Grammar and spelling checks can be a pain, but for a professional piece of work, it’s important to get it right. You can use tools such as Grammarly or your platform’s own inbuilt tool, but make sure it is set to UK English rather than US English (if writing for a British audience). This shouldn’t need to take more than 15 minutes in total.

Apostrophe meme image

What is the optimal blog length?

According to Semrush, a blog should be between 1,500 and 2,500 words long, but it really comes down to the type of content you’re writing and the audience you’re writing it for.

Does size matter?

There are graphs out there that suggest it does, but longer isn’t always better in my opinion (no sniggering at the back, please). At the end of the day, you should create the blog post length that best serves your audience’s needs. A good approach is to see what sort of length high-ranking blogs competing for the same keyword are clocking in at and explore how you can improve on their respective content. For instance, if you are writing a blog about nature walks in Dorset, could you include any info that competitors may have missed, e.g. best time of year to go, whether the walks are dog-friendly, any amenities en route, etc?

Size of blog image

Does duration matter?

Unless you are one of the very few oh-so-lucky bloggers who are not restricted by timeframes or deadlines then the length of time taken to write a blog does indeed matter. Your clients and readers don’t have time for you to go and seek creative inspiration up on a mountain top somewhere. They need a cracking piece of original content within a pre-agreed timeframe.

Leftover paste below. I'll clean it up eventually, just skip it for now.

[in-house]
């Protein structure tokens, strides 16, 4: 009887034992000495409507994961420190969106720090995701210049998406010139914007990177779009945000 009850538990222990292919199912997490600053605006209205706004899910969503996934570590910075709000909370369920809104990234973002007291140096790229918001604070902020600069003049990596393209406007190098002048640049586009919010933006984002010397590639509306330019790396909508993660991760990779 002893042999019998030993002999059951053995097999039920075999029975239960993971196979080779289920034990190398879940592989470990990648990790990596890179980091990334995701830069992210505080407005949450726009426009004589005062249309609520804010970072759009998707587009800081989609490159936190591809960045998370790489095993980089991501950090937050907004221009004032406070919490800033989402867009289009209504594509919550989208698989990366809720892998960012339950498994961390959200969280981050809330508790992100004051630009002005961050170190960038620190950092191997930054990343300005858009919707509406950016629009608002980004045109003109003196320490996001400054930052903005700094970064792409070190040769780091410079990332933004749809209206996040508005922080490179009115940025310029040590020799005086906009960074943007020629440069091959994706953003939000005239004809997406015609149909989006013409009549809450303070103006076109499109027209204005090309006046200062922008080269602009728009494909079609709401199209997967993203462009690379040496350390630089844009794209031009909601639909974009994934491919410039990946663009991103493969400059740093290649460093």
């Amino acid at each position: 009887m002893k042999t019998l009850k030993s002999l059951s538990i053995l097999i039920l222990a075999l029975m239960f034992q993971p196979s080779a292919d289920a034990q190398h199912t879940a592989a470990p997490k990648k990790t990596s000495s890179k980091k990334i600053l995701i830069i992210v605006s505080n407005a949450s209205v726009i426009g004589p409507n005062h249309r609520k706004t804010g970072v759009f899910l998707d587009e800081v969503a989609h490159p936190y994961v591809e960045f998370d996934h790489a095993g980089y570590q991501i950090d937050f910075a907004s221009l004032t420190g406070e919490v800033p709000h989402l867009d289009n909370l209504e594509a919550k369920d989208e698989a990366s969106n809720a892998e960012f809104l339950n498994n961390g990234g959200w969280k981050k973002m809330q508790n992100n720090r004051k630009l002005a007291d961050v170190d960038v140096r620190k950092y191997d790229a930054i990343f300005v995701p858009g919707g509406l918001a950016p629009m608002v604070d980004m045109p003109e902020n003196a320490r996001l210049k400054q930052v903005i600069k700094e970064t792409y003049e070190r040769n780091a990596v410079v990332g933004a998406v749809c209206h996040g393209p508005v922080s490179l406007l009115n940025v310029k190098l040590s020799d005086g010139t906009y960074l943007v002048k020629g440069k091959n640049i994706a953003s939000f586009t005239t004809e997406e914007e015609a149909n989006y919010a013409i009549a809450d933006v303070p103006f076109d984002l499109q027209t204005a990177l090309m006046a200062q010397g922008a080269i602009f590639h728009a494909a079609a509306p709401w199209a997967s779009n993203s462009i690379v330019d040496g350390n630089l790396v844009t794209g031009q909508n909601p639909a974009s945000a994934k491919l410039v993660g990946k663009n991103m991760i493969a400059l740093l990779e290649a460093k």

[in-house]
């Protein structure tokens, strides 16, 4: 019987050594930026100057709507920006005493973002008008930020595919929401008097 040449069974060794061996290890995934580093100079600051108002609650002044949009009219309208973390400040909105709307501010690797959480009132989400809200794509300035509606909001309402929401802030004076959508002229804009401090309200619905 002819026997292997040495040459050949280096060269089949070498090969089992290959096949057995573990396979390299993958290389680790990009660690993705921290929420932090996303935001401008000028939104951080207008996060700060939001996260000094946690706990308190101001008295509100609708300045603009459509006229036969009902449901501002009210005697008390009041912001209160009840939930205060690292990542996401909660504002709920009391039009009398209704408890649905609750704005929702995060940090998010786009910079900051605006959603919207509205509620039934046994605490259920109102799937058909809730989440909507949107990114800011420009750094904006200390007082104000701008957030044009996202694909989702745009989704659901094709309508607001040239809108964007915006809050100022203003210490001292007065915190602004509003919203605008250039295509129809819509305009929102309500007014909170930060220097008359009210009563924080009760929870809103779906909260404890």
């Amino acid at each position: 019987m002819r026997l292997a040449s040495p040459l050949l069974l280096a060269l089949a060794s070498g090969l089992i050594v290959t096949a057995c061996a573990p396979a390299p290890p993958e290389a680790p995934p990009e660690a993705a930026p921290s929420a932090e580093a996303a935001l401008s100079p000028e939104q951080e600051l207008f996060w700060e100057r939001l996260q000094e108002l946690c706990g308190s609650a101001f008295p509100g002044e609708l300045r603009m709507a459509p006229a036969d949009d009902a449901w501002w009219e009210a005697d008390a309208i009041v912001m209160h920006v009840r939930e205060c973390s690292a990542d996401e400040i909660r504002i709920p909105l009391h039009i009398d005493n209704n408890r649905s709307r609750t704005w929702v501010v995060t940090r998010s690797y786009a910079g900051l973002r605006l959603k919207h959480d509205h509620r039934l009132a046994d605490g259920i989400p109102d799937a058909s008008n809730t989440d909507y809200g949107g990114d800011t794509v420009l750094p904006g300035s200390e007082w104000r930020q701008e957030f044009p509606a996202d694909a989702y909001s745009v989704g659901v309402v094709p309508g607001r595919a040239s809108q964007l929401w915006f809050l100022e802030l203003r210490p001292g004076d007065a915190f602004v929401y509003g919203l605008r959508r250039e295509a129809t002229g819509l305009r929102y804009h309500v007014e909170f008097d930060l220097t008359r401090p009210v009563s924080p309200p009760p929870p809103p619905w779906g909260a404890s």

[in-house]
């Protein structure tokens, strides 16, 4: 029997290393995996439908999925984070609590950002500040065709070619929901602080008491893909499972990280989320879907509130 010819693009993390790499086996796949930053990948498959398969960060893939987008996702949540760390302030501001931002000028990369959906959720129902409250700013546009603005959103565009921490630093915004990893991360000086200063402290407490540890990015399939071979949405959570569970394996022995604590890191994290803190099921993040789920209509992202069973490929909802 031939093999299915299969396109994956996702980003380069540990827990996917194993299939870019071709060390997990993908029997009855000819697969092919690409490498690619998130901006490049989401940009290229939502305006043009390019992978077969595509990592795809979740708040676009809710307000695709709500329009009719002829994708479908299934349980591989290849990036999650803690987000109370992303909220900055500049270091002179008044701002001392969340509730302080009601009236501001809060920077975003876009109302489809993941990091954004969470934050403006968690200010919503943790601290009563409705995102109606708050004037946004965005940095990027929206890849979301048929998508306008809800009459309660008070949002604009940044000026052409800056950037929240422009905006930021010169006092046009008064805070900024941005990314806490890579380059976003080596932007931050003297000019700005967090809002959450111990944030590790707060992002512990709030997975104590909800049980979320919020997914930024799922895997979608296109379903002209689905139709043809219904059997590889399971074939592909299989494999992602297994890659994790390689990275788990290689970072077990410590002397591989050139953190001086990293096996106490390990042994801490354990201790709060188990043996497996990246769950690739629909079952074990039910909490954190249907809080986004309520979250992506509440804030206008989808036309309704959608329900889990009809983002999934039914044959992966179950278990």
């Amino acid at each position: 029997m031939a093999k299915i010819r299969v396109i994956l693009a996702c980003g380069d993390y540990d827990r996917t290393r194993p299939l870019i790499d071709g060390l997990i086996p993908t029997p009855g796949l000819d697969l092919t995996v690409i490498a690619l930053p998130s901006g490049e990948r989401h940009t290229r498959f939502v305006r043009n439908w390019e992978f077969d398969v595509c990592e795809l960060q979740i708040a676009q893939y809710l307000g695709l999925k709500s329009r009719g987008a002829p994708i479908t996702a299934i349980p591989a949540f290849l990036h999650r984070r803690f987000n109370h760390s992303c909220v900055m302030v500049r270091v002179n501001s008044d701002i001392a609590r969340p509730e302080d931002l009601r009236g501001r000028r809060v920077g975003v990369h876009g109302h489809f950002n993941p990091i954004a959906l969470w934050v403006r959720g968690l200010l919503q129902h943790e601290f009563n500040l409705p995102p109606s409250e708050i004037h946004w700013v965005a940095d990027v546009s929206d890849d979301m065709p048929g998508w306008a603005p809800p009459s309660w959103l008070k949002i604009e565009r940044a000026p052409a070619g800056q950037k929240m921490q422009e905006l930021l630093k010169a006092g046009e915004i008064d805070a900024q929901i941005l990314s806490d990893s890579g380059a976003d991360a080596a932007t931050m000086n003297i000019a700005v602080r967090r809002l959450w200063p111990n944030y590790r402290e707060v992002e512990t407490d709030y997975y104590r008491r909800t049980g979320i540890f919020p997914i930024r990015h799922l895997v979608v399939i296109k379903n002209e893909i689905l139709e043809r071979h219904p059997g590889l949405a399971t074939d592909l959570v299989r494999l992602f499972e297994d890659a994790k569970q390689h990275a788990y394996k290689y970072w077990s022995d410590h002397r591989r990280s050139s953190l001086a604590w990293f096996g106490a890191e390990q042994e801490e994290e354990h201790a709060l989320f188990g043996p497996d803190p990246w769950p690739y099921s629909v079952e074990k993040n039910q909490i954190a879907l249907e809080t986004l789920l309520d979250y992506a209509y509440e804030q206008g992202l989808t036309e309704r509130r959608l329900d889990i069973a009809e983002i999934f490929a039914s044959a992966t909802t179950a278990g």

As a side note, if your primary goal is to get a blog finished in the shortest amount of time possible, rather than focusing on producing a quality, well-polished piece of work, then I think you are doing yourself and your audience a massive disservice.

How long it takes to write a blog duration image image

Blog writing tips

If blog-writing is not your natural forte and you’re unsure how to approach it, here are my top tips to help you on your way:

  • Know your audience: I cannot over-estimate the importance of putting yourself in your readers’ shoes. You’re writing for them and providing the information they need in a way that stops them seeking out the info elsewhere.
  • Know your topic: Bit of a no brainer, but you need to be incredibly well-versed in your subject matter, which is great if you’re writing about the same things repeatedly, but a laborious, time-consuming process if you’re covering a range of unfamiliar topics. There’s no shortcut sadly…but hey, think of all that incredible knowledge you’ll pick up along the way!